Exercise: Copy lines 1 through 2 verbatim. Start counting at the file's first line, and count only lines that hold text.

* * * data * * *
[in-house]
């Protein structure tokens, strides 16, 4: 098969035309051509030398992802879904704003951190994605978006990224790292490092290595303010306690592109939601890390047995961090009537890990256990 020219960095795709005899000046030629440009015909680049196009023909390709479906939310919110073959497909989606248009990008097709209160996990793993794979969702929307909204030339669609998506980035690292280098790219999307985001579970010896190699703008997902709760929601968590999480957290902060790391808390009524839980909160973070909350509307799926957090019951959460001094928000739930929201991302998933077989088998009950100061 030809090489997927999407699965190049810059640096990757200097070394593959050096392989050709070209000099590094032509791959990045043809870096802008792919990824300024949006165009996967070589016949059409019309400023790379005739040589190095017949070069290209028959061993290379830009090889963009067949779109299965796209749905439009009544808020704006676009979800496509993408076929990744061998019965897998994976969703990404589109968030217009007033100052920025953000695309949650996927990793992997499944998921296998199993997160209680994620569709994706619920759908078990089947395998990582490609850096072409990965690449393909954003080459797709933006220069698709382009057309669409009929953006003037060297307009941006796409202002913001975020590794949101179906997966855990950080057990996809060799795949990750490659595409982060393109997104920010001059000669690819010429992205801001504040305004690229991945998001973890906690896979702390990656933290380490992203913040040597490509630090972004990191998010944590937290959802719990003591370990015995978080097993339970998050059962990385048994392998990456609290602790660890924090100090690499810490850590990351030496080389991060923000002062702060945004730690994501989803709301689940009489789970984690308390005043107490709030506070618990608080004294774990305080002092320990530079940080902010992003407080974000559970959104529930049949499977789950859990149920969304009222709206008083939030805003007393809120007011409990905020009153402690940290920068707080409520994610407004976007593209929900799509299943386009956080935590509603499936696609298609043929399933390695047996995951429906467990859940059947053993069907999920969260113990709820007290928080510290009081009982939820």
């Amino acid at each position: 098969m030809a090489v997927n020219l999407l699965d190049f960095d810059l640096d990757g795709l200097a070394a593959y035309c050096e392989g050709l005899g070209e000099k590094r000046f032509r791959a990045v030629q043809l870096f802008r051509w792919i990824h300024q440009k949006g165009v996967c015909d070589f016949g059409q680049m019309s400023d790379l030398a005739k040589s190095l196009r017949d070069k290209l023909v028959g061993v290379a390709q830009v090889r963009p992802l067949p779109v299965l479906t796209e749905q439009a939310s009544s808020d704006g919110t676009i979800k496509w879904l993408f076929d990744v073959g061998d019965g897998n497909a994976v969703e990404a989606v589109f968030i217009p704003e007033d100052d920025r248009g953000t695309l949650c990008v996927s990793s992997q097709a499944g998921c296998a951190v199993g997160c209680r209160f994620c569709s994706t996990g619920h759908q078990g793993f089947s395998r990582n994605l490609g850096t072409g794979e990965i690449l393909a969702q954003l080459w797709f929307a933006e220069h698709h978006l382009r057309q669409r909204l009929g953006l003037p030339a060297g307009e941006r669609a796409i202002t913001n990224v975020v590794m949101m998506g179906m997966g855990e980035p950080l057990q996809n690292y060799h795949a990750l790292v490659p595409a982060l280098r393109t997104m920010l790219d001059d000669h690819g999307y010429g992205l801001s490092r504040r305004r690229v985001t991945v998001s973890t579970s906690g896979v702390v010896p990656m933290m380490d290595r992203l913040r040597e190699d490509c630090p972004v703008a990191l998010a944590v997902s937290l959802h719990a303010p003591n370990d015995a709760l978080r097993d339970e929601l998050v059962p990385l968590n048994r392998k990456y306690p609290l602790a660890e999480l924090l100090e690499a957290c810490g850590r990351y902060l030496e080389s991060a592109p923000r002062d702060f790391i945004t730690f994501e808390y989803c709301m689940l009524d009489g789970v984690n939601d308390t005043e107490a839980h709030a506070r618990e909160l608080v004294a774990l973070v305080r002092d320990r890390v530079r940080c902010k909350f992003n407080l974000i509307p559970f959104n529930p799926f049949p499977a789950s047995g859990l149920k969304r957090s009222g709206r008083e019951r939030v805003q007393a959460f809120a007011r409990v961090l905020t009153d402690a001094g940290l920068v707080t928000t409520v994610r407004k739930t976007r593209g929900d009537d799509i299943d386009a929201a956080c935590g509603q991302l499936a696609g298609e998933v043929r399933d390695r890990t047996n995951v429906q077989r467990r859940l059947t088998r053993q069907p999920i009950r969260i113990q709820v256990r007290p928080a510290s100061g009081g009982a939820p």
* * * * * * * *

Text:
[in-house]
């Protein structure tokens, strides 16, 4: 098969035309051509030398992802879904704003951190994605978006990224790292490092290595303010306690592109939601890390047995961090009537890990256990 020219960095795709005899000046030629440009015909680049196009023909390709479906939310919110073959497909989606248009990008097709209160996990793993794979969702929307909204030339669609998506980035690292280098790219999307985001579970010896190699703008997902709760929601968590999480957290902060790391808390009524839980909160973070909350509307799926957090019951959460001094928000739930929201991302998933077989088998009950100061 030809090489997927999407699965190049810059640096990757200097070394593959050096392989050709070209000099590094032509791959990045043809870096802008792919990824300024949006165009996967070589016949059409019309400023790379005739040589190095017949070069290209028959061993290379830009090889963009067949779109299965796209749905439009009544808020704006676009979800496509993408076929990744061998019965897998994976969703990404589109968030217009007033100052920025953000695309949650996927990793992997499944998921296998199993997160209680994620569709994706619920759908078990089947395998990582490609850096072409990965690449393909954003080459797709933006220069698709382009057309669409009929953006003037060297307009941006796409202002913001975020590794949101179906997966855990950080057990996809060799795949990750490659595409982060393109997104920010001059000669690819010429992205801001504040305004690229991945998001973890906690896979702390990656933290380490992203913040040597490509630090972004990191998010944590937290959802719990003591370990015995978080097993339970998050059962990385048994392998990456609290602790660890924090100090690499810490850590990351030496080389991060923000002062702060945004730690994501989803709301689940009489789970984690308390005043107490709030506070618990608080004294774990305080002092320990530079940080902010992003407080974000559970959104529930049949499977789950859990149920969304009222709206008083939030805003007393809120007011409990905020009153402690940290920068707080409520994610407004976007593209929900799509299943386009956080935590509603499936696609298609043929399933390695047996995951429906467990859940059947053993069907999920969260113990709820007290928080510290009081009982939820």